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Built in 1924, The Old School began its life as a very modern rural school and operated as such until its closure in 2006. According to the Superintendent of Education Report for 1924, "A new two-room school building, by far the best in rural Halifax, is under construction in Musquodoboit Harbour," (p. 57). It is thought that Robert Stoddart from Jeddore built the Craftsman-style building, though this has not been verified.


That the school was indeed 'state of the art' is evident from what its early students (Pearl Turner and Dorothy Facie) remember as being so wonderful: hot air heating (no wood stoves), indoor plumbing (no cold outhouse), three cloakrooms (one for the boys, one for the girls and one for the teachers), one of which was later turned into a lab.


The Craftsman style of the building was popular in Nova Scotia in the twenties, owing a great deal to the British Arts and Crafts Movement. Advocates of the Movement felt that good design had been lost in industrialized production and were keen to demonstrate that well-designed and well-made objects, including houses and schools, added joy, beauty and value to everyday life. Typical are a gently sloping roof, broad eaves and exposed rafter ends. The rafters and eaves evoke medieval English building practices, so admired by the Movement.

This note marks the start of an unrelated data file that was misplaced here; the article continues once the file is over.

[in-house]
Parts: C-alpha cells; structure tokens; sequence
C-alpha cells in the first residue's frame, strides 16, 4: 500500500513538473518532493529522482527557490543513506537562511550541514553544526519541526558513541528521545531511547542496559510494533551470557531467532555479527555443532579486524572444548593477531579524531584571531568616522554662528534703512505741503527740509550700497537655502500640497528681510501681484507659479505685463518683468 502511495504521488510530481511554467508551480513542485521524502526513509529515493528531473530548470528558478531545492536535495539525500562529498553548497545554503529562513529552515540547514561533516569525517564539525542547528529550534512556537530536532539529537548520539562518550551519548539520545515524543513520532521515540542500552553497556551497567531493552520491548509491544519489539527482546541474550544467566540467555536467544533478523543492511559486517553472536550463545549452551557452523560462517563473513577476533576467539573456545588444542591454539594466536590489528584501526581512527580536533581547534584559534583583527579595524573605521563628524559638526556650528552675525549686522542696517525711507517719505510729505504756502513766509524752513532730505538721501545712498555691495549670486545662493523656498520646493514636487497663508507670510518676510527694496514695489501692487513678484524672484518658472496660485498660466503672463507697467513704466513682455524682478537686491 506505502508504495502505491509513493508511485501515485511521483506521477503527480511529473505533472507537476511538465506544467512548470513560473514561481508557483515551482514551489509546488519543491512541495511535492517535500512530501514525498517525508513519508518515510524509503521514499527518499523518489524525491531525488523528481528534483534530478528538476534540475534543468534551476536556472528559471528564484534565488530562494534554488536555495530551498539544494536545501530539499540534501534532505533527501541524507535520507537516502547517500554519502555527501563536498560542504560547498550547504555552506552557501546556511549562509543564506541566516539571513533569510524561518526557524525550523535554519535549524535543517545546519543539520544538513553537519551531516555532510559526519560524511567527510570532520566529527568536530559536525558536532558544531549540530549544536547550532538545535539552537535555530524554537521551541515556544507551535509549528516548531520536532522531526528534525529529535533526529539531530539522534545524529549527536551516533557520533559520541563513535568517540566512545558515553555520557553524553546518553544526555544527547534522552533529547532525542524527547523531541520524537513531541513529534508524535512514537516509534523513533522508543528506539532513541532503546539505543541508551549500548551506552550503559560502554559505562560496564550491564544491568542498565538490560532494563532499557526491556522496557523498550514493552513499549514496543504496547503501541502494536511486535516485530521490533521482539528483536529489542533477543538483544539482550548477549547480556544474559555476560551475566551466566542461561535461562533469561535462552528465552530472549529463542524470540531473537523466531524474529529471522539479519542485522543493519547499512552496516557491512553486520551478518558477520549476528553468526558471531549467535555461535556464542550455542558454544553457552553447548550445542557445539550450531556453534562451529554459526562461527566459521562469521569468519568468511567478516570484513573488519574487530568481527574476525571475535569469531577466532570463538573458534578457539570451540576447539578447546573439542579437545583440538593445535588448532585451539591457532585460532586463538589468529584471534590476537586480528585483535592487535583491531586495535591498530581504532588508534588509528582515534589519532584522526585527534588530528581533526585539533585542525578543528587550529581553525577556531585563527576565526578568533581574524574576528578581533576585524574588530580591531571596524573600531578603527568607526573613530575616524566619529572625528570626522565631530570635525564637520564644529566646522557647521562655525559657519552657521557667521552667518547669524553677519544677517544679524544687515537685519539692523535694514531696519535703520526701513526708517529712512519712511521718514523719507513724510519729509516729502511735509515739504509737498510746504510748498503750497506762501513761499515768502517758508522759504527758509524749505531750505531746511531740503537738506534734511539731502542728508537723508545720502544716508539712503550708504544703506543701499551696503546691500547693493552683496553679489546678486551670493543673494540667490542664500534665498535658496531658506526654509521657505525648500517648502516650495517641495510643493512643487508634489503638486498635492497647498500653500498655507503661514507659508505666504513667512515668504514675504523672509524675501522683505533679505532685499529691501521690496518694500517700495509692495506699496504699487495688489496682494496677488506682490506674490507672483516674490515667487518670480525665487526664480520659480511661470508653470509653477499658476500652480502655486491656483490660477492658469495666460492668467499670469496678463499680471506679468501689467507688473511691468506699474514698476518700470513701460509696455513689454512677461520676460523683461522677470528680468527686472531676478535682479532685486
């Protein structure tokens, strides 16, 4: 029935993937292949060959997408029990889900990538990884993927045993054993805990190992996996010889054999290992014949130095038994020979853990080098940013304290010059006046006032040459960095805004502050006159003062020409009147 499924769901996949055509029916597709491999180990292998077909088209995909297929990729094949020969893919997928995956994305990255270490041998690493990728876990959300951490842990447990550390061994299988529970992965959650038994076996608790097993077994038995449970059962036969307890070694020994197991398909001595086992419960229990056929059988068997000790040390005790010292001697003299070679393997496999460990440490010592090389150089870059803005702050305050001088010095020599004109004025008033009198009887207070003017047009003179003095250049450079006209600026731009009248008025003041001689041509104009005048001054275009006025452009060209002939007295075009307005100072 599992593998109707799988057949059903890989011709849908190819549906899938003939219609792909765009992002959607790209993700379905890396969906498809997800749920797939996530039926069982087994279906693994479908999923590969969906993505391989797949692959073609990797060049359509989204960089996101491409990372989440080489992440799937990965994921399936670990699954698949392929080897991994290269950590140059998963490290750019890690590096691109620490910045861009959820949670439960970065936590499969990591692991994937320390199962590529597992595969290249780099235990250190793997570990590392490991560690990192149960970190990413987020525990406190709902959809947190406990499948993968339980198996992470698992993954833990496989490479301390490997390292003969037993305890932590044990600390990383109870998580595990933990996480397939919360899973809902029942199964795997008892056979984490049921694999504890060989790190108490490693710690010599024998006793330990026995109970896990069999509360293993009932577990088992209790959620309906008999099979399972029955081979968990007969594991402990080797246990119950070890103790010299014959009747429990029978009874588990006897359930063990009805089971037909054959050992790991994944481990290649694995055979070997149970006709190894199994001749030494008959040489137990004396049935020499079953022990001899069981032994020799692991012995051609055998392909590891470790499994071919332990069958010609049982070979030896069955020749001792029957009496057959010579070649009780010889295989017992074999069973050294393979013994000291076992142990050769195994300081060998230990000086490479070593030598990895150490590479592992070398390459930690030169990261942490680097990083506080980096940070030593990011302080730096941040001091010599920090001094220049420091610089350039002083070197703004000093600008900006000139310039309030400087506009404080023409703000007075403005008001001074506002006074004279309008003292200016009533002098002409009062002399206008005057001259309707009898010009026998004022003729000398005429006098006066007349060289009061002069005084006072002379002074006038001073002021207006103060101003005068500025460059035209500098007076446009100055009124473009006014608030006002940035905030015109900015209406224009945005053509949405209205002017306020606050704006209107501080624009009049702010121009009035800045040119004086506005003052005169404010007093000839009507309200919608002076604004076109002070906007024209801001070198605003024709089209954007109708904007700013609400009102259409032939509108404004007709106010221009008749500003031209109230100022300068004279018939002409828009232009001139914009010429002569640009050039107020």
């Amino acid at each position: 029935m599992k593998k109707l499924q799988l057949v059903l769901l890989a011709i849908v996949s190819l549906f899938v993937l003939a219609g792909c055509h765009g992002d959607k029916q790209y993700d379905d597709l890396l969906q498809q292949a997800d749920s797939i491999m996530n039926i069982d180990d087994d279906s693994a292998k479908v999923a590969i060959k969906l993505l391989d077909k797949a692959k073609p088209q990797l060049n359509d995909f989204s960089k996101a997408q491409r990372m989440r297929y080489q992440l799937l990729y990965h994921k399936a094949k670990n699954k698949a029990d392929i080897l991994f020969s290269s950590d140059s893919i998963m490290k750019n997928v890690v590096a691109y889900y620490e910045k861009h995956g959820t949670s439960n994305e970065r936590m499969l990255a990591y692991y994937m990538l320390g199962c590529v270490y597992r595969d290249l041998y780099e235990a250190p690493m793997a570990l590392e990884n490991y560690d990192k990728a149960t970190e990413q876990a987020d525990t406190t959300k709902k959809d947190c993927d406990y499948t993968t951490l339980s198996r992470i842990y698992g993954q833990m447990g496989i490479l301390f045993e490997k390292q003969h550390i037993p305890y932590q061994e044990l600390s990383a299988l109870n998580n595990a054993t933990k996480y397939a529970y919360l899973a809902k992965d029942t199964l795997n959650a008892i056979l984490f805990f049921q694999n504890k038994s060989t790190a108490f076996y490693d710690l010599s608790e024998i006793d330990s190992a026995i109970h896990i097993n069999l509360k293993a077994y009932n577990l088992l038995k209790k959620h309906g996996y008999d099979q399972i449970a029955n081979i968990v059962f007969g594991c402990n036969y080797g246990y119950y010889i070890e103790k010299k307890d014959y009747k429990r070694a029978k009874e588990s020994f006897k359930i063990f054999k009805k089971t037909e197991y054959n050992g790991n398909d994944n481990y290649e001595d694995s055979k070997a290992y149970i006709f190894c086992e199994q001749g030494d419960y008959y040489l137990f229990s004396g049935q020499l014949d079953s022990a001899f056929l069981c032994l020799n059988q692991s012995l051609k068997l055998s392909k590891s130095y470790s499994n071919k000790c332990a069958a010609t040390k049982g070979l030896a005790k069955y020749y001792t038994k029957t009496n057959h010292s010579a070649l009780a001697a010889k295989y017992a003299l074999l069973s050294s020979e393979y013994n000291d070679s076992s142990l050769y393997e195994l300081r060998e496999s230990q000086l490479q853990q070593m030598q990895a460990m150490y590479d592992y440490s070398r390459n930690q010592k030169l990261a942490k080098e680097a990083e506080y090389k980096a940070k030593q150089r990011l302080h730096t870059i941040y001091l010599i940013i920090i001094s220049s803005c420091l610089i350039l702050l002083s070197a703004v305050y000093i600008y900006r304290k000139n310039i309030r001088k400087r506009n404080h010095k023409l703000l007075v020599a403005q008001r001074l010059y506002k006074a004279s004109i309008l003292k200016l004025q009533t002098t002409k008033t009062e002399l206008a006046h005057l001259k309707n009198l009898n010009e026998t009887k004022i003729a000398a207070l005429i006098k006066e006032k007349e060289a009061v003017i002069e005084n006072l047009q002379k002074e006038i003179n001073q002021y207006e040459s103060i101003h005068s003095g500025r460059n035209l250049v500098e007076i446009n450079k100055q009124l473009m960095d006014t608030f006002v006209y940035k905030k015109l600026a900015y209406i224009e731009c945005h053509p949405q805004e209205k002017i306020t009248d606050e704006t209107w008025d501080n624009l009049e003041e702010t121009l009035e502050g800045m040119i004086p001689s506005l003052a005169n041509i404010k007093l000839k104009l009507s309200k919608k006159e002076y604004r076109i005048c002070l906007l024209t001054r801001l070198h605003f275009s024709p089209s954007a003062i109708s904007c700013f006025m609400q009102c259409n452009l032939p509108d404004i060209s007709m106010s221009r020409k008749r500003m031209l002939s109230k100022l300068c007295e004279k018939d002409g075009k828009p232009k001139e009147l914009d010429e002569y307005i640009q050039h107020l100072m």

The building endures, and is a delight for former students to revisit and see how it continues to be used by the community today. Still referred to by locals as the "Little School".

Although it looks large on the outside, it had only two classrooms: the Big Room and Little Room. With an average enrollment of rural schools in the Musquodoboit area was 27, one room was for grades 1 to 6 and the other 7 to 11. The basement had two rooms, including the furnace room which had a cement floor and was where physical education took place.

Musquodoboit Harbour School_650h_150 .jp
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